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Montgomery finish shocks herself

The Canadian winner's final leg is so impressive, only 14 men had better running times.

By JOHN SCHWARB

© St. Petersburg Times, published April 29, 2001


ST. PETERSBURG -- According to Carol Montgomery, the key to moving up on the final leg of a triathlon is not to target the leader, but instead to pick off other runners one at a time.

Saturday at St. Anthony's Triathlon, the Montgomery clinic was in session as the Canadian weaved through half the field of 25 elite triathletes over the last 6.2 miles, claiming victory in the prestigious International Triathlon Union World Cup women's race with an overall time of 2 hours, 1 minute, 57 seconds.

Montgomery, 34, completed the running stage in 34:02, beating the next-best time by more than 2 1/2 minutes.

"I saw Carol running like a demon with flames off the bottom of her feet. Amazing," said second-place finisher Joanna Zeiger of San Diego, who led with a little more than 1 1/2 miles remaining. "When she came by (the fans) were like, "you can get her' and I was like, "no, I can't.' "

Having qualified for the 2000 Olympics in the 10,000 meters in addition to the triathlon, Montgomery knew she had the engine to catch at least a few of the competitors in front of her after the bicycle stage despite being 3:02 behind.

With more than 1 1/2 miles left she reached Zeiger, ran with her for a while and then picked up her near-sprint pace again.

"She said to me, "you're awesome girl,' and I thought, "oh, man, that's so nice to hear,' " Montgomery said. "Here I am, beating her. I put a little surge on her and looked back and saw she wasn't going with me, and just came in."

Montgomery reached the finish line 20 seconds in front, slowed to the tape and nonchalantly brushed it aside before going down to her knees and waiting for medical help.

"I started to see stars and stuff at the end," she said. "I was pretty wasted."

Through the first two stages, Zeiger appeared poised for a shot at repeating as champion. She completed the .9-mile swim just five seconds after leader Laura Reback, and throughout the 24.8-mile bicycle run drafted with a pack that included Reback, Sharon Donnelly and Becky Gibbs.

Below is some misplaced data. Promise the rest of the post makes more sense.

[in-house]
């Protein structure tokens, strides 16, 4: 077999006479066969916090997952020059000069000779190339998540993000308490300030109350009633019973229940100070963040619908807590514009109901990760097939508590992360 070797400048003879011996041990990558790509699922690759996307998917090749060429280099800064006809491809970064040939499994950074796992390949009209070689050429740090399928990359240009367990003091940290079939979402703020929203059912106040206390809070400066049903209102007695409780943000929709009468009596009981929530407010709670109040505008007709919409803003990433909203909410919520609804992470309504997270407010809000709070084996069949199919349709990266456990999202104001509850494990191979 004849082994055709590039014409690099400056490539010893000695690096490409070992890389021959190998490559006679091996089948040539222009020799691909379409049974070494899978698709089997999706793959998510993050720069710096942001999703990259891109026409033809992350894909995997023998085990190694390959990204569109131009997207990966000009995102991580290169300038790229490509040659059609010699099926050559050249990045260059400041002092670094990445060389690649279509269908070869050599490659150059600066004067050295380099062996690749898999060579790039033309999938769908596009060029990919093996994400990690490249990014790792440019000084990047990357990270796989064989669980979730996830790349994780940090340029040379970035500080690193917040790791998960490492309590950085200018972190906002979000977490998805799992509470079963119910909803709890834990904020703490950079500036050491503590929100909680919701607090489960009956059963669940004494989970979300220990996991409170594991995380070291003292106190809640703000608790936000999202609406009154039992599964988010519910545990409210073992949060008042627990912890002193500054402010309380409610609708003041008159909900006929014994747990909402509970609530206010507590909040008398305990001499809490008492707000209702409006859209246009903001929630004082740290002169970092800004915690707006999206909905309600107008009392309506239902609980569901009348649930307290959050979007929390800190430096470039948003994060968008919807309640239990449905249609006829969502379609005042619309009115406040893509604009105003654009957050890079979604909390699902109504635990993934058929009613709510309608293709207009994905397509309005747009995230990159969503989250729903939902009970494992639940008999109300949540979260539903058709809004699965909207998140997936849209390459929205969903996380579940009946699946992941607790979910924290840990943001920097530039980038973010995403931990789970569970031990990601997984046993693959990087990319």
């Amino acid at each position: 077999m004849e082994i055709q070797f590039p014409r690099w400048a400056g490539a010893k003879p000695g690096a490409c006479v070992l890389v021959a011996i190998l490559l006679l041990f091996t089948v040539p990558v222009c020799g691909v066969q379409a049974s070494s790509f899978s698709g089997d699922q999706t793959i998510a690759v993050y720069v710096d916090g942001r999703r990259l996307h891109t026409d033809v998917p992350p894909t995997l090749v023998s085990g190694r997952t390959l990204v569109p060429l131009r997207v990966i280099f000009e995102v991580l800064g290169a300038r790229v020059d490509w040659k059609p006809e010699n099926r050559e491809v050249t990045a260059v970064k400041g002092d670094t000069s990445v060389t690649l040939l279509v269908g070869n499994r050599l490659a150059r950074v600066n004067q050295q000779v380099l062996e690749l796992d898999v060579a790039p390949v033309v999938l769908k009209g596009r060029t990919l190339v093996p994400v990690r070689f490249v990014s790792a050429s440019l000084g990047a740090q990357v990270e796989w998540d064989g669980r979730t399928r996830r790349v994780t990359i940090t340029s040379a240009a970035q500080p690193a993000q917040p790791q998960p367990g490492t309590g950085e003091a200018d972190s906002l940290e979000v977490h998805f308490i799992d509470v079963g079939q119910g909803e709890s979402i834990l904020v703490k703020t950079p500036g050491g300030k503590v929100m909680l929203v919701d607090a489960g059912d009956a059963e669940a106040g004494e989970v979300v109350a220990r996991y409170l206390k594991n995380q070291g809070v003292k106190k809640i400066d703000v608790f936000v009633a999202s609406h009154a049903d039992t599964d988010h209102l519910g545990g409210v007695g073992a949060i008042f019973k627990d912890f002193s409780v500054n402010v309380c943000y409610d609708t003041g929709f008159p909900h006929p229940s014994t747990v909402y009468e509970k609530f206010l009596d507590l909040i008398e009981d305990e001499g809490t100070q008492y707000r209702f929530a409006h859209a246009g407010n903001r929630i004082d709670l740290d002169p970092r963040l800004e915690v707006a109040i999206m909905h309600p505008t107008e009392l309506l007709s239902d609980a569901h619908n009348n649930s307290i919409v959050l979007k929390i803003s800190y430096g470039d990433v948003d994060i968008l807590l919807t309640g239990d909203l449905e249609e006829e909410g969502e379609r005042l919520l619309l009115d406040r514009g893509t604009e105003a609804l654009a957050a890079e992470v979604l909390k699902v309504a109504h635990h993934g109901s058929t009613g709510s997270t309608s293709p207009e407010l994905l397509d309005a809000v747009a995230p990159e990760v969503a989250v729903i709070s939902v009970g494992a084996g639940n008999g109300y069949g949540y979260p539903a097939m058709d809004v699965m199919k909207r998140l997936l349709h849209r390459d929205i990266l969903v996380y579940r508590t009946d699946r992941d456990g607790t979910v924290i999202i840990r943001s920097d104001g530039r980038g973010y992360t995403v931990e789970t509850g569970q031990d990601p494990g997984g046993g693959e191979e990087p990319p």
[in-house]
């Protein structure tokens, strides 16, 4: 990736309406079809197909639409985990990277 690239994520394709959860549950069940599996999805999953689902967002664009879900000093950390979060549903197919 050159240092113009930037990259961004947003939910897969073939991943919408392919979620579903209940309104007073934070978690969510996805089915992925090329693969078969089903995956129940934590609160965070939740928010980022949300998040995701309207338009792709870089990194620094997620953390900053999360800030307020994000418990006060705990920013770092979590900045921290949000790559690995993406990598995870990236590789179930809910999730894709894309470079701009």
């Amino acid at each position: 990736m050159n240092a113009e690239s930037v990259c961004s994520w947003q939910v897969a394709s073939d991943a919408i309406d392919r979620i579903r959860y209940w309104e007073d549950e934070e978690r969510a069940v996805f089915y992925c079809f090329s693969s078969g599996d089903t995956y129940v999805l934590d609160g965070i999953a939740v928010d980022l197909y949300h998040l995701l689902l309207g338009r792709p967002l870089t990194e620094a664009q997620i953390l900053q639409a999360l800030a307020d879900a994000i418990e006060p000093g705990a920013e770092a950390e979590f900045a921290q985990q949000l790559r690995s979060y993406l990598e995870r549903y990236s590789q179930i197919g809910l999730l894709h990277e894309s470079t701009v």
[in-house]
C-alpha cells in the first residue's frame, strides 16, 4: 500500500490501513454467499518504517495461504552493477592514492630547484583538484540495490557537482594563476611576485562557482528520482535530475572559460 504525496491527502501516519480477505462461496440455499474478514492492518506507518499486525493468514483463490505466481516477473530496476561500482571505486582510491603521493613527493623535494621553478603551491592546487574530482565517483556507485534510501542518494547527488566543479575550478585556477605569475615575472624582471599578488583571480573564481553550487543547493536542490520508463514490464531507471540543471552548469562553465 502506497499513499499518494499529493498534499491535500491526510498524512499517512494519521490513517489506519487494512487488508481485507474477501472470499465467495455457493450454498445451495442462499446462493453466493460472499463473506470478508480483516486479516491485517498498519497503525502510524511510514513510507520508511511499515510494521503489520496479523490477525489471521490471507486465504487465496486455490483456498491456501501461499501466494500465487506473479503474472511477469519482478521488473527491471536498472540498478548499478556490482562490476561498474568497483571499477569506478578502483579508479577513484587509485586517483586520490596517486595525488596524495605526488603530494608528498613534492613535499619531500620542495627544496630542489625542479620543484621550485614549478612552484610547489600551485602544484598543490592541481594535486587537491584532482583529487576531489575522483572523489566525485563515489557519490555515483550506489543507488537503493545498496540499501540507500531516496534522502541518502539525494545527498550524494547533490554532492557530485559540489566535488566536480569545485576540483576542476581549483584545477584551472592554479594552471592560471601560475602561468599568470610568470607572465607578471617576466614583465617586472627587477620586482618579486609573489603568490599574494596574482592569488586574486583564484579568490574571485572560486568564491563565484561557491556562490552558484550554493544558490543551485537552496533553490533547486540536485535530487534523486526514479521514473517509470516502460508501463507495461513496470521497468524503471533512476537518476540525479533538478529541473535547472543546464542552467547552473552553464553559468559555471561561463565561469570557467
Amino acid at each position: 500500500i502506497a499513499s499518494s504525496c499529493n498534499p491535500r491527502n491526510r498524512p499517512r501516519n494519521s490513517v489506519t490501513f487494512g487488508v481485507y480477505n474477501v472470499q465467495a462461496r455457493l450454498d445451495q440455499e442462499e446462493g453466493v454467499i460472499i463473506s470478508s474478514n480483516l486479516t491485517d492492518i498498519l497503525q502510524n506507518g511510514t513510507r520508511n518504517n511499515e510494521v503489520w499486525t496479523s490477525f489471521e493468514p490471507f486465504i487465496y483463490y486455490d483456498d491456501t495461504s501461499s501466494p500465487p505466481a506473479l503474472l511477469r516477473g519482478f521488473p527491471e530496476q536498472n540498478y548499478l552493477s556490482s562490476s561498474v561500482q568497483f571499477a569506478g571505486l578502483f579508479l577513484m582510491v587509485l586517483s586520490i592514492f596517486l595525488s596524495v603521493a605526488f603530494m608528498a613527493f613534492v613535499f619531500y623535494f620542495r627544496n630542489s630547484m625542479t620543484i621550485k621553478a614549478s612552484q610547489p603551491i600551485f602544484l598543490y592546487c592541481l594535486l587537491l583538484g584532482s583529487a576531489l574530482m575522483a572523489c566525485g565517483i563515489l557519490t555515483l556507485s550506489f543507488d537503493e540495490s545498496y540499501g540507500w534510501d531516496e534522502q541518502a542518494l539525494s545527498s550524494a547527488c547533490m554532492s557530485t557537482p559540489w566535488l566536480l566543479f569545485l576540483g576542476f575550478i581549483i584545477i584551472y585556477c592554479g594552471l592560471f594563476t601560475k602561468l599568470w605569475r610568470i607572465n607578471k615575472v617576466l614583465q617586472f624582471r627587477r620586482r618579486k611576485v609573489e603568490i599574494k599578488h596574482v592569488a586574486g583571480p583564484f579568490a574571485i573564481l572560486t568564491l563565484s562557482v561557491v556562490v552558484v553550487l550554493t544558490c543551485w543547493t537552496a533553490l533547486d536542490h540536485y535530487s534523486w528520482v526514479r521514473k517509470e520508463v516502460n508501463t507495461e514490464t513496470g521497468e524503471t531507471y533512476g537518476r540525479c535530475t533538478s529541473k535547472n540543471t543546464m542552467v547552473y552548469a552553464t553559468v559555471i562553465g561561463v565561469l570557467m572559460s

Donnelly dropped back first in the run, briefly leaving the other three -- all Americans -- to hold the top spots. But Montgomery was well on her way toward the front, as was five-time winner Michellie Jones.

"I worked the entire time on the bike, basically," said Jones, who drafted in a seven-woman group behind the four bike leaders. "(On the run) Carol was just flying, she looked stunning out there."

When Montgomery found Jones running ahead of her she knew a high finish was coming, and she caught Jones at the same time the Australian caught Reback and Gibbs.

"So there I was, 21/2 K left and I had 23 seconds to catch Joanna," said Montgomery, whose running time was better than all but 14 in the men's race. "I figured I could get her because I was catching 45 seconds a lap, so I said, "just keep the same pace, don't look at her anymore and you'll get her."'

Montgomery earned $7,500 for the victory, her third in ITU World Cup events the past two years.

Jones, a silver medalist in Sydney, finished third (2:02.59). Gibbs finished fourth (2:03.45), Christiane Pilz of Germany was fifth (2:04.00) and Reback of North Palm Beach was sixth (2:04.08).

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